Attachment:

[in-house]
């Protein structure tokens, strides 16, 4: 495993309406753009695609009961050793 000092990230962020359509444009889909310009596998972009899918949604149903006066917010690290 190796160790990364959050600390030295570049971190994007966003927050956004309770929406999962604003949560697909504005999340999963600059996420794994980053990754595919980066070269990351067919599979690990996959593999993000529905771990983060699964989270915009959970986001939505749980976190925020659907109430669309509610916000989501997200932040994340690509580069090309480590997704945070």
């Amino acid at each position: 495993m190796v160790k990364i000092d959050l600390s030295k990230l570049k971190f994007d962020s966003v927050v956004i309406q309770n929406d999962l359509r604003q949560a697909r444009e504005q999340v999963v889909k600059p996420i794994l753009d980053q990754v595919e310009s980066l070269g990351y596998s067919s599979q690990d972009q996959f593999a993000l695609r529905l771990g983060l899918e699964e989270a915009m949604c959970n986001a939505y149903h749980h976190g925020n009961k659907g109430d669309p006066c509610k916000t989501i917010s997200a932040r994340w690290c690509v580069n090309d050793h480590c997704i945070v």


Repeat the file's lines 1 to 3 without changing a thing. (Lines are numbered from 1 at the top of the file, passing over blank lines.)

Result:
[in-house]
């Protein structure tokens, strides 16, 4: 495993309406753009695609009961050793 000092990230962020359509444009889909310009596998972009899918949604149903006066917010690290 190796160790990364959050600390030295570049971190994007966003927050956004309770929406999962604003949560697909504005999340999963600059996420794994980053990754595919980066070269990351067919599979690990996959593999993000529905771990983060699964989270915009959970986001939505749980976190925020659907109430669309509610916000989501997200932040994340690509580069090309480590997704945070």
């Amino acid at each position: 495993m190796v160790k990364i000092d959050l600390s030295k990230l570049k971190f994007d962020s966003v927050v956004i309406q309770n929406d999962l359509r604003q949560a697909r444009e504005q999340v999963v889909k600059p996420i794994l753009d980053q990754v595919e310009s980066l070269g990351y596998s067919s599979q690990d972009q996959f593999a993000l695609r529905l771990g983060l899918e699964e989270a915009m949604c959970n986001a939505y149903h749980h976190g925020n009961k659907g109430d669309p006066c509610k916000t989501i917010s997200a932040r994340w690290c690509v580069n090309d050793h480590c997704i945070v």